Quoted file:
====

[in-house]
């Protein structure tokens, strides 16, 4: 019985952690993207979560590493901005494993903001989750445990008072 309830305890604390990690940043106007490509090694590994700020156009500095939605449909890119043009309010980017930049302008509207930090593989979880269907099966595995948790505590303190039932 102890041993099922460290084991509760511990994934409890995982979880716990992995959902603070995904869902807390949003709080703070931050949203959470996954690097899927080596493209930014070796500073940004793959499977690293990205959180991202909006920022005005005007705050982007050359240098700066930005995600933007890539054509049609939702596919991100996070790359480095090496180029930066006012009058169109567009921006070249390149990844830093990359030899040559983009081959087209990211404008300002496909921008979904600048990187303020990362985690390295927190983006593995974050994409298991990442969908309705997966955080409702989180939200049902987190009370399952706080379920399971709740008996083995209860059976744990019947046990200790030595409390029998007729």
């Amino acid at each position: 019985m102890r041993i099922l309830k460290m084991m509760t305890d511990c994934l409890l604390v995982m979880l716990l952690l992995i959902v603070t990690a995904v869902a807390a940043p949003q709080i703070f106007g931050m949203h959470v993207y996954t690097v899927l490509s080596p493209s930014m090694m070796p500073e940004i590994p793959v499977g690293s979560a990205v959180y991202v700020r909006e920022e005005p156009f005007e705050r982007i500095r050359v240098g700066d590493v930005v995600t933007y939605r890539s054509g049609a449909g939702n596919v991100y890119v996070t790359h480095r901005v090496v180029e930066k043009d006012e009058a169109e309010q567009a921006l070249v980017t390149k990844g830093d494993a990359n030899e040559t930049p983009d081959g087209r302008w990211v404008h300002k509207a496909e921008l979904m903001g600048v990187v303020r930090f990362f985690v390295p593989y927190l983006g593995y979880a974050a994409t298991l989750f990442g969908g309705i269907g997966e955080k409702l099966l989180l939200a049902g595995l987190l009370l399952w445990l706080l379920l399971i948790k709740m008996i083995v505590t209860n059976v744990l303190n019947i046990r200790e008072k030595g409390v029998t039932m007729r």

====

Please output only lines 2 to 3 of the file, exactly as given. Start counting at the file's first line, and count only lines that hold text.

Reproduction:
């Protein structure tokens, strides 16, 4: 019985952690993207979560590493901005494993903001989750445990008072 309830305890604390990690940043106007490509090694590994700020156009500095939605449909890119043009309010980017930049302008509207930090593989979880269907099966595995948790505590303190039932 102890041993099922460290084991509760511990994934409890995982979880716990992995959902603070995904869902807390949003709080703070931050949203959470996954690097899927080596493209930014070796500073940004793959499977690293990205959180991202909006920022005005005007705050982007050359240098700066930005995600933007890539054509049609939702596919991100996070790359480095090496180029930066006012009058169109567009921006070249390149990844830093990359030899040559983009081959087209990211404008300002496909921008979904600048990187303020990362985690390295927190983006593995974050994409298991990442969908309705997966955080409702989180939200049902987190009370399952706080379920399971709740008996083995209860059976744990019947046990200790030595409390029998007729």
């Amino acid at each position: 019985m102890r041993i099922l309830k460290m084991m509760t305890d511990c994934l409890l604390v995982m979880l716990l952690l992995i959902v603070t990690a995904v869902a807390a940043p949003q709080i703070f106007g931050m949203h959470v993207y996954t690097v899927l490509s080596p493209s930014m090694m070796p500073e940004i590994p793959v499977g690293s979560a990205v959180y991202v700020r909006e920022e005005p156009f005007e705050r982007i500095r050359v240098g700066d590493v930005v995600t933007y939605r890539s054509g049609a449909g939702n596919v991100y890119v996070t790359h480095r901005v090496v180029e930066k043009d006012e009058a169109e309010q567009a921006l070249v980017t390149k990844g830093d494993a990359n030899e040559t930049p983009d081959g087209r302008w990211v404008h300002k509207a496909e921008l979904m903001g600048v990187v303020r930090f990362f985690v390295p593989y927190l983006g593995y979880a974050a994409t298991l989750f990442g969908g309705i269907g997966e955080k409702l099966l989180l939200a049902g595995l987190l009370l399952w445990l706080l379920l399971i948790k709740m008996i083995v505590t209860n059976v744990l303190n019947i046990r200790e008072k030595g409390v029998t039932m007729r």